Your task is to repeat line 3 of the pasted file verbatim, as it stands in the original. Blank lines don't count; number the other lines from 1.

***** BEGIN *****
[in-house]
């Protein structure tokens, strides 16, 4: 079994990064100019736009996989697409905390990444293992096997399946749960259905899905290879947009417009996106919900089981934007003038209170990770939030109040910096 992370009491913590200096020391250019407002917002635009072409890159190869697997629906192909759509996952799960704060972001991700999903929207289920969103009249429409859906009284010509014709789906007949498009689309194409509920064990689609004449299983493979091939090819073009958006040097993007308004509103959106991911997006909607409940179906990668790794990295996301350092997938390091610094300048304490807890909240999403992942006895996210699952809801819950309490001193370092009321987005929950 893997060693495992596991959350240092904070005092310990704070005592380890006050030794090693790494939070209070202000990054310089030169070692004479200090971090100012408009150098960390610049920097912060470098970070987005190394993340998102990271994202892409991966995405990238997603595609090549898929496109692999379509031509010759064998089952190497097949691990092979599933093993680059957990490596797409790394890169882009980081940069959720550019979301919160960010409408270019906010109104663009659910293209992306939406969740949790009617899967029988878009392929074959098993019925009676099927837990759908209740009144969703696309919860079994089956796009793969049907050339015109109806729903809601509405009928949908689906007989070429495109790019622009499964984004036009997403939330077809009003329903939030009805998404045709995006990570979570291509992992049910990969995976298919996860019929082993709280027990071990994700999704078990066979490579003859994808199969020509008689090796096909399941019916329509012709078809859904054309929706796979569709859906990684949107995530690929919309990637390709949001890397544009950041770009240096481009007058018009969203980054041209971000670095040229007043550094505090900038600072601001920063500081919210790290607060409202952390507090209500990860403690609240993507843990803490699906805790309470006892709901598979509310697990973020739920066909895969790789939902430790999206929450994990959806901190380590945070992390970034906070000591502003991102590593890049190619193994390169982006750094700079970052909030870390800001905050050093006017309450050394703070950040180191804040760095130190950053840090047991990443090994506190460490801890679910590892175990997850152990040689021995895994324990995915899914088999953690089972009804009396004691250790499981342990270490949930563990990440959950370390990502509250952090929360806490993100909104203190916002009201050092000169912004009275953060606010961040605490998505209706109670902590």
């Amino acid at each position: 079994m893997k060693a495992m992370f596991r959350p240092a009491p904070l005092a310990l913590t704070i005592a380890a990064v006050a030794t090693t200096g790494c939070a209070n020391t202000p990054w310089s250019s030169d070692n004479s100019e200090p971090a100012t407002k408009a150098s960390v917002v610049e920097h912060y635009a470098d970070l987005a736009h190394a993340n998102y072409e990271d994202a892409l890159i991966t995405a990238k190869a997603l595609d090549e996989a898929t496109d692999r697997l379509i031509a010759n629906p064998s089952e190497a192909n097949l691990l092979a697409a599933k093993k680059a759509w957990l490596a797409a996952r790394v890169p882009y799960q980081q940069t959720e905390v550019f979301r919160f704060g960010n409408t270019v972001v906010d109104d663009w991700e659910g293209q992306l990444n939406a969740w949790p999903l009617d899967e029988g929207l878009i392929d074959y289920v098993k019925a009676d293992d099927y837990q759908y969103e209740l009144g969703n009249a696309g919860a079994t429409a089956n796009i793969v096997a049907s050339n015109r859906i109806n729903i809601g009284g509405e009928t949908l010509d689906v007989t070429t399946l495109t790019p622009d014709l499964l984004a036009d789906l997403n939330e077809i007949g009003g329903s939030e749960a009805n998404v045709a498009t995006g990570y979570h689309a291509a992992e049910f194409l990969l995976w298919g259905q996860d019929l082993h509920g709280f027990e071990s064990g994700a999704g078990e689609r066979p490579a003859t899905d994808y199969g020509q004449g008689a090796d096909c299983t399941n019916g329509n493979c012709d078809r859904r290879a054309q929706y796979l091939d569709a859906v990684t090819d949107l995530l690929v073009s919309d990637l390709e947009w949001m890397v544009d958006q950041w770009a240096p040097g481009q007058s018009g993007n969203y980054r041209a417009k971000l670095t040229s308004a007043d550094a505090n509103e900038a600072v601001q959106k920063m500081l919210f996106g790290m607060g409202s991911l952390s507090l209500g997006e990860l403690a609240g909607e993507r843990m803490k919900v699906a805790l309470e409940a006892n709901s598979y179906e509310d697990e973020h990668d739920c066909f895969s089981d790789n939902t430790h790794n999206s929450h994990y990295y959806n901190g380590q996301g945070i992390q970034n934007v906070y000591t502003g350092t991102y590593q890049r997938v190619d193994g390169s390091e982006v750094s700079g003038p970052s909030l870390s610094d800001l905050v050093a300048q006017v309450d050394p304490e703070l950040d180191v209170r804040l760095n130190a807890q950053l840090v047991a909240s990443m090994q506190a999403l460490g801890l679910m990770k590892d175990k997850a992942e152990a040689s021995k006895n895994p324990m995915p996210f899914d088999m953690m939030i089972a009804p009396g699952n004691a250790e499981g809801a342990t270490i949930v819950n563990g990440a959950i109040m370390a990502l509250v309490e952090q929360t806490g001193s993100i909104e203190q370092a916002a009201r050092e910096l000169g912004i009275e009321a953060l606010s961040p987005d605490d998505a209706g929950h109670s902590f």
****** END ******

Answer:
């Amino acid at each position: 079994m893997k060693a495992m992370f596991r959350p240092a009491p904070l005092a310990l913590t704070i005592a380890a990064v006050a030794t090693t200096g790494c939070a209070n020391t202000p990054w310089s250019s030169d070692n004479s100019e200090p971090a100012t407002k408009a150098s960390v917002v610049e920097h912060y635009a470098d970070l987005a736009h190394a993340n998102y072409e990271d994202a892409l890159i991966t995405a990238k190869a997603l595609d090549e996989a898929t496109d692999r697997l379509i031509a010759n629906p064998s089952e190497a192909n097949l691990l092979a697409a599933k093993k680059a759509w957990l490596a797409a996952r790394v890169p882009y799960q980081q940069t959720e905390v550019f979301r919160f704060g960010n409408t270019v972001v906010d109104d663009w991700e659910g293209q992306l990444n939406a969740w949790p999903l009617d899967e029988g929207l878009i392929d074959y289920v098993k019925a009676d293992d099927y837990q759908y969103e209740l009144g969703n009249a696309g919860a079994t429409a089956n796009i793969v096997a049907s050339n015109r859906i109806n729903i809601g009284g509405e009928t949908l010509d689906v007989t070429t399946l495109t790019p622009d014709l499964l984004a036009d789906l997403n939330e077809i007949g009003g329903s939030e749960a009805n998404v045709a498009t995006g990570y979570h689309a291509a992992e049910f194409l990969l995976w298919g259905q996860d019929l082993h509920g709280f027990e071990s064990g994700a999704g078990e689609r066979p490579a003859t899905d994808y199969g020509q004449g008689a090796d096909c299983t399941n019916g329509n493979c012709d078809r859904r290879a054309q929706y796979l091939d569709a859906v990684t090819d949107l995530l690929v073009s919309d990637l390709e947009w949001m890397v544009d958006q950041w770009a240096p040097g481009q007058s018009g993007n969203y980054r041209a417009k971000l670095t040229s308004a007043d550094a505090n509103e900038a600072v601001q959106k920063m500081l919210f996106g790290m607060g409202s991911l952390s507090l209500g997006e990860l403690a609240g909607e993507r843990m803490k919900v699906a805790l309470e409940a006892n709901s598979y179906e509310d697990e973020h990668d739920c066909f895969s089981d790789n939902t430790h790794n999206s929450h994990y990295y959806n901190g380590q996301g945070i992390q970034n934007v906070y000591t502003g350092t991102y590593q890049r997938v190619d193994g390169s390091e982006v750094s700079g003038p970052s909030l870390s610094d800001l905050v050093a300048q006017v309450d050394p304490e703070l950040d180191v209170r804040l760095n130190a807890q950053l840090v047991a909240s990443m090994q506190a999403l460490g801890l679910m990770k590892d175990k997850a992942e152990a040689s021995k006895n895994p324990m995915p996210f899914d088999m953690m939030i089972a009804p009396g699952n004691a250790e499981g809801a342990t270490i949930v819950n563990g990440a959950i109040m370390a990502l509250v309490e952090q929360t806490g001193s993100i909104e203190q370092a916002a009201r050092e910096l000169g912004i009275e009321a953060l606010s961040p987005d605490d998505a209706g929950h109670s902590f």